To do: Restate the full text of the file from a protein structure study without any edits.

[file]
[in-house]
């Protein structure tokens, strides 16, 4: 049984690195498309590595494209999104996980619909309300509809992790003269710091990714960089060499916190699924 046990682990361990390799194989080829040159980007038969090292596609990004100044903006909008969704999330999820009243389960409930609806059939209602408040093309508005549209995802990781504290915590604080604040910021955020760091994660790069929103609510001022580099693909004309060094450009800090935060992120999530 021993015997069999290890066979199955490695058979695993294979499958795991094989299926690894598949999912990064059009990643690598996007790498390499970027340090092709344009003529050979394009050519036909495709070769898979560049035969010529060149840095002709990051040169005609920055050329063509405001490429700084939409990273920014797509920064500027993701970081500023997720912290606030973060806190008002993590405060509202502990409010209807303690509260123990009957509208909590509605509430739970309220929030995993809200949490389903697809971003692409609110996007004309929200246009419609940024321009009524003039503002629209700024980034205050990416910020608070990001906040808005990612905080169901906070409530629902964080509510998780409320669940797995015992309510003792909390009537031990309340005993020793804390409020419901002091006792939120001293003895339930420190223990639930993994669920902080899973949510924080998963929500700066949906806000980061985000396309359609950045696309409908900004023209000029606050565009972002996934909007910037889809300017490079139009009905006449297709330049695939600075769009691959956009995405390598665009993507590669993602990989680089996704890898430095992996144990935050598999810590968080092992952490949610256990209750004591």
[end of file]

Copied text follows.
[in-house]
């Protein structure tokens, strides 16, 4: 049984690195498309590595494209999104996980619909309300509809992790003269710091990714960089060499916190699924 046990682990361990390799194989080829040159980007038969090292596609990004100044903006909008969704999330999820009243389960409930609806059939209602408040093309508005549209995802990781504290915590604080604040910021955020760091994660790069929103609510001022580099693909004309060094450009800090935060992120999530 021993015997069999290890066979199955490695058979695993294979499958795991094989299926690894598949999912990064059009990643690598996007790498390499970027340090092709344009003529050979394009050519036909495709070769898979560049035969010529060149840095002709990051040169005609920055050329063509405001490429700084939409990273920014797509920064500027993701970081500023997720912290606030973060806190008002993590405060509202502990409010209807303690509260123990009957509208909590509605509430739970309220929030995993809200949490389903697809971003692409609110996007004309929200246009419609940024321009009524003039503002629209700024980034205050990416910020608070990001906040808005990612905080169901906070409530629902964080509510998780409320669940797995015992309510003792909390009537031990309340005993020793804390409020419901002091006792939120001293003895339930420190223990639930993994669920902080899973949510924080998963929500700066949906806000980061985000396309359609950045696309409908900004023209000029606050565009972002996934909007910037889809300017490079139009009905006449297709330049695939600075769009691959956009995405390598665009993507590669993602990989680089996704890898430095992996144990935050598999810590968080092992952490949610256990209750004591």